So true. The passive no! I know it well, and it can still induce guilt.
I struggle the most when it’s some kind of girls night, and I would rather stay home with my husband. I’m not sure how to say that without hurting anyone’s feelings.
In an email thread a few months ago, one of my friends said she couldn’t make dinner plans because she was “spending the weekend with Rodney” (her husband). I haven’t figured out such an elegant response. But it was refreshing to read.
Thanks for this post.
I so relate. I struggle with saying no frequently, but a personal no is much harder for me than a professional one.
Um. The photo at the top of the post is related how?
Hah! No connection. I just wanted a pretty photo for the post. I snapped this one in Norway — a trip I barely reported on, because we moved back to the U.S. shortly after. But oh! it was a good trip.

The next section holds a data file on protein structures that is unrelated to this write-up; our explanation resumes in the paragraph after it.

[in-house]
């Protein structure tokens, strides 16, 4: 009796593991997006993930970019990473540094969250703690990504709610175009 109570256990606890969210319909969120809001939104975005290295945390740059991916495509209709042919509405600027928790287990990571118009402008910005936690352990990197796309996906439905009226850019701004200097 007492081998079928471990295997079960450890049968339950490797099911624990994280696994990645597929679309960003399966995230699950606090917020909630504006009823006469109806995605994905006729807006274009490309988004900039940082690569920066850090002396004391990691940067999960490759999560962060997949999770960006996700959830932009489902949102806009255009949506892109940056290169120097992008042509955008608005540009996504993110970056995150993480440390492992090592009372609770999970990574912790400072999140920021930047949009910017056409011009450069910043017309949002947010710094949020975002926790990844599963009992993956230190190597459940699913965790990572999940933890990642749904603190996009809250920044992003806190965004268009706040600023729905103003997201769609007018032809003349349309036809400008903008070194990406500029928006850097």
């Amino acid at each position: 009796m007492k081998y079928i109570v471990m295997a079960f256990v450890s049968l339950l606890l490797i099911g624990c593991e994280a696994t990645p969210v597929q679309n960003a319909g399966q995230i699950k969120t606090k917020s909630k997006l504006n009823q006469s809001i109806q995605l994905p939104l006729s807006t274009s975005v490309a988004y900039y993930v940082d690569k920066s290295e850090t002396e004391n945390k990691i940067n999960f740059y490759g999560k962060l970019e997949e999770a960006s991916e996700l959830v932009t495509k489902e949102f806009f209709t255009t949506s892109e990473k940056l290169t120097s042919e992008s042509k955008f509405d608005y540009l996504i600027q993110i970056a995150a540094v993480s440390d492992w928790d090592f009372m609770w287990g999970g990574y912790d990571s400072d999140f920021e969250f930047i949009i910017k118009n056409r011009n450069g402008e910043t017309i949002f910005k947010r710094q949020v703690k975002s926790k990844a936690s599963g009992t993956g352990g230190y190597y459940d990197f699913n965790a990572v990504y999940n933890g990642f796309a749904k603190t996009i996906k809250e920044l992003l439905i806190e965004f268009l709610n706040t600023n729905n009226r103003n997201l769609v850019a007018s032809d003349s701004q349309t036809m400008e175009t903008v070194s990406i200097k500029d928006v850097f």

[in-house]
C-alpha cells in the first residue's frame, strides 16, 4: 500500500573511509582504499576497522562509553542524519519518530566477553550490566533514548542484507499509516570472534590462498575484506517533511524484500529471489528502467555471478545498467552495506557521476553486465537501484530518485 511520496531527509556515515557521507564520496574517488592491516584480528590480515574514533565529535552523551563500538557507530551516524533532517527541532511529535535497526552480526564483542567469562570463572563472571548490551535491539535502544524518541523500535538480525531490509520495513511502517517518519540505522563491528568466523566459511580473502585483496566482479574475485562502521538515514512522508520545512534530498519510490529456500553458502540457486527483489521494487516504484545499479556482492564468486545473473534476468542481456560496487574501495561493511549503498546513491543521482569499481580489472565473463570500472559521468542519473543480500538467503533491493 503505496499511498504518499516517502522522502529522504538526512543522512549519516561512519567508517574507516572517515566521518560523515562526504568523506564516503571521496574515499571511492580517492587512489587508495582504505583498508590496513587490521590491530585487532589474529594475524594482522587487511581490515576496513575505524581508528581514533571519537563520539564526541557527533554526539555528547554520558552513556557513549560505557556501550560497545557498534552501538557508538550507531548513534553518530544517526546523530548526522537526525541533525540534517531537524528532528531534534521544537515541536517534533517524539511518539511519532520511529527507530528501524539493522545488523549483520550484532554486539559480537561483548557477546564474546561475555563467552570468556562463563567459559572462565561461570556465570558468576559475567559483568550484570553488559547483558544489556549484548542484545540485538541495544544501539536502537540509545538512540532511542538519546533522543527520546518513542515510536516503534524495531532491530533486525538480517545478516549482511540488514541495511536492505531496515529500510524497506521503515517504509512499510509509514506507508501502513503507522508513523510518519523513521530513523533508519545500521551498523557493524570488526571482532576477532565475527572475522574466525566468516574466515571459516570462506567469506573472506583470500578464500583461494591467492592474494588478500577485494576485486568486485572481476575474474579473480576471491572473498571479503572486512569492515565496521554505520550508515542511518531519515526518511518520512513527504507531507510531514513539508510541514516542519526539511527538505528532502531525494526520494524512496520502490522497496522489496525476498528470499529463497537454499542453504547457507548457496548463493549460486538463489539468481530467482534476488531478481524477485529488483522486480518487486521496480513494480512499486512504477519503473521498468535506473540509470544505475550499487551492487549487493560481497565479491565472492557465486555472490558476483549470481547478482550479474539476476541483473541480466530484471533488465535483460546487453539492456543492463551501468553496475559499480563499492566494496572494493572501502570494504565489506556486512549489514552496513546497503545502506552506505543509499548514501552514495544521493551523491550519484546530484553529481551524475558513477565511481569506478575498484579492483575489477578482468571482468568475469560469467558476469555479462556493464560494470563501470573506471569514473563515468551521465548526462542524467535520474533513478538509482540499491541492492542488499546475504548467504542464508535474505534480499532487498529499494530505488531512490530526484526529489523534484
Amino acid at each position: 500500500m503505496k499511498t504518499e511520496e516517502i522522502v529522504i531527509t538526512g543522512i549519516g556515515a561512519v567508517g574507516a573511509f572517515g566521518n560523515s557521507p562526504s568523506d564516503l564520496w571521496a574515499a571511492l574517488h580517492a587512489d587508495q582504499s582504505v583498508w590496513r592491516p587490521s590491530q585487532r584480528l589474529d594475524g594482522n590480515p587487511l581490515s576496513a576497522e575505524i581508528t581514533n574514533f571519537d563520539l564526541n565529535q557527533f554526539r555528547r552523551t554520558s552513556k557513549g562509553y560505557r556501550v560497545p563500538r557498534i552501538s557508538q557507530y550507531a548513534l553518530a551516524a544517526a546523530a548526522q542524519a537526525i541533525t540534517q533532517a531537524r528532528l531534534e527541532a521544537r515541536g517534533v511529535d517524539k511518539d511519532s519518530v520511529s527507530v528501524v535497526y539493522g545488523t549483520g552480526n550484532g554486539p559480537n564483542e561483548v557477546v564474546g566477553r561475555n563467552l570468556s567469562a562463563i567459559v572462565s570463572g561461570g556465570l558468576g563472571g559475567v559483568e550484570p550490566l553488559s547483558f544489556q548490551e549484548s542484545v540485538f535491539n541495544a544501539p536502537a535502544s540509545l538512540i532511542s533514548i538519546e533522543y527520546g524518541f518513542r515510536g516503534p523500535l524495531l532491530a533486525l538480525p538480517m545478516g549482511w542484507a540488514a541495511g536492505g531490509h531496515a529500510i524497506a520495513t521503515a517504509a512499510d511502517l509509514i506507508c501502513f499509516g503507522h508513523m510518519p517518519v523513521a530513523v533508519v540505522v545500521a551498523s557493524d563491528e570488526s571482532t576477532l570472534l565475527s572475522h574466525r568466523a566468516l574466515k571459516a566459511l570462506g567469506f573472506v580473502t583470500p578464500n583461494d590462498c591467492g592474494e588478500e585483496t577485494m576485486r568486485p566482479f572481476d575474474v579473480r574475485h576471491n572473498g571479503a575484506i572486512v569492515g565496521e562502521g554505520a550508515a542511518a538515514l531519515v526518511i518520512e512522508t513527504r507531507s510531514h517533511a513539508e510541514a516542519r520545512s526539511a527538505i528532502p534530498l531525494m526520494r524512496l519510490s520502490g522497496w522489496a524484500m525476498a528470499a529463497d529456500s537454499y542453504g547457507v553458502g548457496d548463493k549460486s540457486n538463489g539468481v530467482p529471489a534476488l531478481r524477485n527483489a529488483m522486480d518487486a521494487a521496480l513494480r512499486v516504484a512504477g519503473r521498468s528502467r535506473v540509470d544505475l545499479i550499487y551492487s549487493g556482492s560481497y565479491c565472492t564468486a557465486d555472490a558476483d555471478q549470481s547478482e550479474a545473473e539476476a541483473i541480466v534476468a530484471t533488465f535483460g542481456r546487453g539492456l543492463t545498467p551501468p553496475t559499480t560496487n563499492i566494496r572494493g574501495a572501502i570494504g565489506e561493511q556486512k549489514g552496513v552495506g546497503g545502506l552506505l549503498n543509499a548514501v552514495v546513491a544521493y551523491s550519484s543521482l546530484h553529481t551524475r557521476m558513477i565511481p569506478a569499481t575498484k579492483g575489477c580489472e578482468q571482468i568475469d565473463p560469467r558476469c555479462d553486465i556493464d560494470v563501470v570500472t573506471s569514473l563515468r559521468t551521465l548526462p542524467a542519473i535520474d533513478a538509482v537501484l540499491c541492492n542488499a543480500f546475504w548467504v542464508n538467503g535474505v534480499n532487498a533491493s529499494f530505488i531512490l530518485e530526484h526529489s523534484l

My apologies if the photo seemed like some sort of puzzle to solve. : )
Ha! I read at as the starfish presenting polite refusal to the inquiring fingers.
I had parents that were very involved in parent booster organizations from junior high on, as well as taking on increasing roles at church. They wore these volunteer opportunities like badges of honor, but honestly? A lot of misery came out of that. Parent politics, church politics, and then work politics and working/supporting/raising a family. I know they did it because 1) their parents were never available to do this for them growing up and 2) because they honestly thought that I’d miss out on opportunities inside these organizations if they didn’t. But their over-committment definitely had a negative impact on our family life, mostly my parents’ self-esteem.